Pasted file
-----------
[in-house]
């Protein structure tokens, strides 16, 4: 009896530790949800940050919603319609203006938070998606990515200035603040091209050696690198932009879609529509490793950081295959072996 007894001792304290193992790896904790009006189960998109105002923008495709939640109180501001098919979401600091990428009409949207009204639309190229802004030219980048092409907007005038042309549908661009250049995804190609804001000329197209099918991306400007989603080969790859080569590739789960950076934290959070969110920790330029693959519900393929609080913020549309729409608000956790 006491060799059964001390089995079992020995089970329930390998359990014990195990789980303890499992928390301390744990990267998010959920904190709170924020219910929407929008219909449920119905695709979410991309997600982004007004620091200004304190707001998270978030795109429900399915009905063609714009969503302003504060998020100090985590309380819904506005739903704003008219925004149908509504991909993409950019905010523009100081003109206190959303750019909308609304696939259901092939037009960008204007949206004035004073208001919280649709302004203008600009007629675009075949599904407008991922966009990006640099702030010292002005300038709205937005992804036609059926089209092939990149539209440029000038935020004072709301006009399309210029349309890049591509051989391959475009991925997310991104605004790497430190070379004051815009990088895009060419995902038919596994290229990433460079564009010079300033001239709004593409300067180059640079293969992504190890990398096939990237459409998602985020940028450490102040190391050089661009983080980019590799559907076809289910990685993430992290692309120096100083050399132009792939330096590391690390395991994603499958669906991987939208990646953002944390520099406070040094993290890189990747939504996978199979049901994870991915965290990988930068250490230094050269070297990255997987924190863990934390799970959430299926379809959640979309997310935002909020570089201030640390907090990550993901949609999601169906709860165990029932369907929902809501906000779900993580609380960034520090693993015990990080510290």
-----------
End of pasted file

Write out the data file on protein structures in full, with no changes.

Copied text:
[in-house]
């Protein structure tokens, strides 16, 4: 009896530790949800940050919603319609203006938070998606990515200035603040091209050696690198932009879609529509490793950081295959072996 007894001792304290193992790896904790009006189960998109105002923008495709939640109180501001098919979401600091990428009409949207009204639309190229802004030219980048092409907007005038042309549908661009250049995804190609804001000329197209099918991306400007989603080969790859080569590739789960950076934290959070969110920790330029693959519900393929609080913020549309729409608000956790 006491060799059964001390089995079992020995089970329930390998359990014990195990789980303890499992928390301390744990990267998010959920904190709170924020219910929407929008219909449920119905695709979410991309997600982004007004620091200004304190707001998270978030795109429900399915009905063609714009969503302003504060998020100090985590309380819904506005739903704003008219925004149908509504991909993409950019905010523009100081003109206190959303750019909308609304696939259901092939037009960008204007949206004035004073208001919280649709302004203008600009007629675009075949599904407008991922966009990006640099702030010292002005300038709205937005992804036609059926089209092939990149539209440029000038935020004072709301006009399309210029349309890049591509051989391959475009991925997310991104605004790497430190070379004051815009990088895009060419995902038919596994290229990433460079564009010079300033001239709004593409300067180059640079293969992504190890990398096939990237459409998602985020940028450490102040190391050089661009983080980019590799559907076809289910990685993430992290692309120096100083050399132009792939330096590391690390395991994603499958669906991987939208990646953002944390520099406070040094993290890189990747939504996978199979049901994870991915965290990988930068250490230094050269070297990255997987924190863990934390799970959430299926379809959640979309997310935002909020570089201030640390907090990550993901949609999601169906709860165990029932369907929902809501906000779900993580609380960034520090693993015990990080510290």